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The Cause and Character of Religious Joy.

The Cause and Character of Religious Joy.

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'And he went on his way rejoicing.'" — Acts viii. 39.

'And he went on his way rejoicing.'" — Acts viii. 39.

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Published by: GLENN DALE PEASE on Nov 29, 2013
Copyright:Attribution Non-commercial


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THE CAUSE AND CHARACTER OF RELIGIOUS JOY. BY THE REV. WILLIAM BROWN. 'And he went on his way rejoicing.'" — Acts viii. 39. In the preceding context we are pre-sented with some brief notices concern-ing the distinguished individual to whom these words refer. We are presented more particularly with an account of his conversion to God, an account which, though very short, must, I should think,  be deeply interesting to every Christian. Attached as a proselyte to the Jewish church, he had travelled, it should seem, no less a distance than from Klhiopia to Jerusalem, for the purpose of worshiping God witiiin that church's consecrated veil, and according to her appointed ritual. The object of his journey being thus accomplished, he was now on his return, it appears, to the court of Candace, the queen of his native land, to whom he acted in the capacity of chambcrlaiti or
treasurer; and while prosecuting his homeward way, we find he was profitably employed in perusing the Old Testament Scriptures. The Bible, we learn, was opened before him in the fifty-third chap-ter of Isaiah; but to him, in his circum-stances at that time, it was a dead letter and a sealed book. That impressive pro- phecy respecting our Redoemor's sufTer-ings was read by him with little under-standing and with little emotion ; it might, perhiips, ho somewhat interesting to his n:itural feelings, indeed it CjiiUI scarcely f.iil to bo so, but then it must have appeared to him dark, unintelligible, and obscure. He perceived, no doubt, that it referred to something of more tiian usual imporlaiico; but lie had no accurate idea eillier an to the dignity of the sulfcr-Voi.. L— 5,5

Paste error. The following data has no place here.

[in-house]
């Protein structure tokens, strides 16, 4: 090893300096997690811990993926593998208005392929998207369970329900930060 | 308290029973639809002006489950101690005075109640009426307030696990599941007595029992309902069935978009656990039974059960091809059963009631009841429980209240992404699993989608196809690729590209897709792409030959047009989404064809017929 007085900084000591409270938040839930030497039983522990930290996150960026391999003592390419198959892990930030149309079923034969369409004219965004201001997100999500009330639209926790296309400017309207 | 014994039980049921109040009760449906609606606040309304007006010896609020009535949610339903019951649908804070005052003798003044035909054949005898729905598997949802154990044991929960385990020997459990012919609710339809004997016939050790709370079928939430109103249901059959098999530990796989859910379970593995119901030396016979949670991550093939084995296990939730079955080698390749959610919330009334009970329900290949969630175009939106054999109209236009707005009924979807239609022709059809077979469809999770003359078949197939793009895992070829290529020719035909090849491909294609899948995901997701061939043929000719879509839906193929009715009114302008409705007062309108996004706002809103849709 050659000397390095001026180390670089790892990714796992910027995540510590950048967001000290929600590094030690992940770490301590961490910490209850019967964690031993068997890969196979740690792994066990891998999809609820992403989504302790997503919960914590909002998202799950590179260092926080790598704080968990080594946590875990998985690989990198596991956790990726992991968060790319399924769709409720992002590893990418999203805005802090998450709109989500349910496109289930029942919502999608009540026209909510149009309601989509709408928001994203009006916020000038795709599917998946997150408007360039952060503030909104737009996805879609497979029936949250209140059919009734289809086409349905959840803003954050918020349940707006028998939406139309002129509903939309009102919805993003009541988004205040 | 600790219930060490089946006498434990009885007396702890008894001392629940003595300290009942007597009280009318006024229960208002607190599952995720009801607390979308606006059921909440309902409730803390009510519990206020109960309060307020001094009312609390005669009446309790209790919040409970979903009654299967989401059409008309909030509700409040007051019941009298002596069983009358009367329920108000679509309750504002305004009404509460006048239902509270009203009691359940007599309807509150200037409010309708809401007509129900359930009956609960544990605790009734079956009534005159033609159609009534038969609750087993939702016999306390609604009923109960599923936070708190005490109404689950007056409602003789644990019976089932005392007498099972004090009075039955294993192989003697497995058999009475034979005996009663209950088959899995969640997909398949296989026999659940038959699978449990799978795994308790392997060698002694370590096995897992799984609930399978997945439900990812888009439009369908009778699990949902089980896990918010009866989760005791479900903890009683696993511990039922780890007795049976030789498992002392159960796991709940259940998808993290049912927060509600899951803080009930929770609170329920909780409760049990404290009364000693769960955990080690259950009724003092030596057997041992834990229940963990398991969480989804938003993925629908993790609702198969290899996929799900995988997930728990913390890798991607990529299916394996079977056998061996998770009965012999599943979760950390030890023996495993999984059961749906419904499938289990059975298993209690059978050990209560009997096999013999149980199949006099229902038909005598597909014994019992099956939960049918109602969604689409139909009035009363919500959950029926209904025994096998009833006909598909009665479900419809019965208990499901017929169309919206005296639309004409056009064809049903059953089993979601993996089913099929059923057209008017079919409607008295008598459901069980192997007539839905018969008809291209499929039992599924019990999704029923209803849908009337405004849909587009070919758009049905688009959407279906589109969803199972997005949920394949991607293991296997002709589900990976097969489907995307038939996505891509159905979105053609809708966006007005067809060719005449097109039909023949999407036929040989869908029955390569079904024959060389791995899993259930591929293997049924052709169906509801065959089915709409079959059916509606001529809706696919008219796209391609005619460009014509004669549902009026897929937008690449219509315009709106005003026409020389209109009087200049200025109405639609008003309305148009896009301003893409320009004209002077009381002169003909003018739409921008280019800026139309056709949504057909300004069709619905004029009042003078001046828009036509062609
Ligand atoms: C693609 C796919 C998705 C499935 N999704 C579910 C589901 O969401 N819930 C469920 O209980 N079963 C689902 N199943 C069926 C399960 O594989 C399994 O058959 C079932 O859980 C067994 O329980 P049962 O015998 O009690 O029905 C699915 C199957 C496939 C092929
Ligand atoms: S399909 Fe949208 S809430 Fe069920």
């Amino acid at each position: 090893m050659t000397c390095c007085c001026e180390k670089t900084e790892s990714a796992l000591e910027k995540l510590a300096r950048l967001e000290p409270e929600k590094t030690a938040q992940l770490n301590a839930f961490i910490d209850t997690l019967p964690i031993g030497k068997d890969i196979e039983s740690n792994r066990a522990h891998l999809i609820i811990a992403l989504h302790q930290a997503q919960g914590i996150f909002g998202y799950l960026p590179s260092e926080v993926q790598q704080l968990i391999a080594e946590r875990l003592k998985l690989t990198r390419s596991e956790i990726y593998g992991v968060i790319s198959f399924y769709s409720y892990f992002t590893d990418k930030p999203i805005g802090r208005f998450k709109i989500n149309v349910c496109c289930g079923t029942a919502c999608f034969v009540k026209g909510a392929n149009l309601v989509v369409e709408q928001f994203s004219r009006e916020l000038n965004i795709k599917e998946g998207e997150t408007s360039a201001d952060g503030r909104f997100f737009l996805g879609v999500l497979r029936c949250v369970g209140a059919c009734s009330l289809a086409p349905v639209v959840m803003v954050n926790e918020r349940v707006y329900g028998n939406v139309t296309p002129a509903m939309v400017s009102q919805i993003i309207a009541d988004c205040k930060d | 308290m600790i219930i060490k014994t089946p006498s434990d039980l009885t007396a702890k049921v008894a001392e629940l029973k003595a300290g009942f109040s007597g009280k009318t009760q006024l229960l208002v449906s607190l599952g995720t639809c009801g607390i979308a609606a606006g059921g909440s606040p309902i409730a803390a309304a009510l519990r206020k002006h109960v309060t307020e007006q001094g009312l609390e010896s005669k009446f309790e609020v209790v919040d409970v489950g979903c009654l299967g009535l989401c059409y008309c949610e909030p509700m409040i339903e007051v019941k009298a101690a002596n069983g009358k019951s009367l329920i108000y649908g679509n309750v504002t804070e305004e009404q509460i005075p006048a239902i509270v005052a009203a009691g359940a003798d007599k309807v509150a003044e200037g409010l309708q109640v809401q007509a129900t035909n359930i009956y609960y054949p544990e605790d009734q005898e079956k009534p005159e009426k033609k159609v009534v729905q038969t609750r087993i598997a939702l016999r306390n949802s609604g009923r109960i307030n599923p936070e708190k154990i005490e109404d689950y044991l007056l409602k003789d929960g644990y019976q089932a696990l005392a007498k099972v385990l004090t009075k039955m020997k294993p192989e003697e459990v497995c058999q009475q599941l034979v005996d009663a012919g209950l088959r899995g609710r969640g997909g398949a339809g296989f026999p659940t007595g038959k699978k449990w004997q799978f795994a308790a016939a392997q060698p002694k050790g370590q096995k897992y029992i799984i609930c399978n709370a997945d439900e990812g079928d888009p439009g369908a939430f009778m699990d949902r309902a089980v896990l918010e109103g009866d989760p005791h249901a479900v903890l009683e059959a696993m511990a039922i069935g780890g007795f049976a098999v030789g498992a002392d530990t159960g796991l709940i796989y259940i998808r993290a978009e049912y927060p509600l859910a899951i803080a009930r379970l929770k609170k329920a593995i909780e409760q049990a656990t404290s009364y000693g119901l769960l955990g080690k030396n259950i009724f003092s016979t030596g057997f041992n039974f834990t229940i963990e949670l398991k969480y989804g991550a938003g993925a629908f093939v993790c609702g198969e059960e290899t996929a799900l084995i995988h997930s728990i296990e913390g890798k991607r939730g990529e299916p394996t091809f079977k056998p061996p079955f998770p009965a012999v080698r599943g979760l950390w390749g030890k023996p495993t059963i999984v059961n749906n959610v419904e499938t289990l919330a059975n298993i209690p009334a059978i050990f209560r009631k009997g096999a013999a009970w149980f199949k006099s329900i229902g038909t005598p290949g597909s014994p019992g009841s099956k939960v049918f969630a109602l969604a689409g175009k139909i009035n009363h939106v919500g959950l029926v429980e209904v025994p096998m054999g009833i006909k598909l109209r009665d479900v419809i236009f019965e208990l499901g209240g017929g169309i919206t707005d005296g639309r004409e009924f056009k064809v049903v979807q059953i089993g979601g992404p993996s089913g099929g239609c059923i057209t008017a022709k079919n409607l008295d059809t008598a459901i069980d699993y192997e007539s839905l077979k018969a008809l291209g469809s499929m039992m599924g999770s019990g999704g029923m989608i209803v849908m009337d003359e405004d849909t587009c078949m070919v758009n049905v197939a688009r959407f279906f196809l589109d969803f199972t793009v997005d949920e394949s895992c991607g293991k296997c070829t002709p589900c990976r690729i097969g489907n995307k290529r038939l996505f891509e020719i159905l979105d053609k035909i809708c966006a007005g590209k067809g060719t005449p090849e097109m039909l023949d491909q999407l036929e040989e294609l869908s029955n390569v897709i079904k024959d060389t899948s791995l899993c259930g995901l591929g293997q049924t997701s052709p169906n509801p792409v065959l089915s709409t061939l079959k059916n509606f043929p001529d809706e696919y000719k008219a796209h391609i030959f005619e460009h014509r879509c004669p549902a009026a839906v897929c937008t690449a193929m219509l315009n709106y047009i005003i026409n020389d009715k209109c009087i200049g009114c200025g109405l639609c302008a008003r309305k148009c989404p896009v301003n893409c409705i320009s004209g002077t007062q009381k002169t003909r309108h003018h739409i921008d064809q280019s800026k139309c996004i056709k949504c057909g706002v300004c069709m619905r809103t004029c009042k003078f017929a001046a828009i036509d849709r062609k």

er, or as to the design of his sufTerings, or as to the persons for whom he suffered. His mind, accordingly, appears to have  been upon the stretch for further informa-tion on the subject; and suspecting, pro- bably, that the passage which he had  been reading in Isaiah had reference to some vital points on which he was yet ignorant, his soul would most likely be seized with certain painful anxieties^ which would not be easily allayed, either  by the attractive beauty of the surround-ing scenery, or by the attentions of his official retinue, or by the reveries of his own imagination. It was at this crisis, my friends, that he was accosted by the disciple Philip, who, in obedience to the angel of the Lord, had recently left Jerusalem for the very purpose, and soon overtook him by the way. Unattended and unintroduced, this faithful servant of Christ immediately entered upon his commission, by one of

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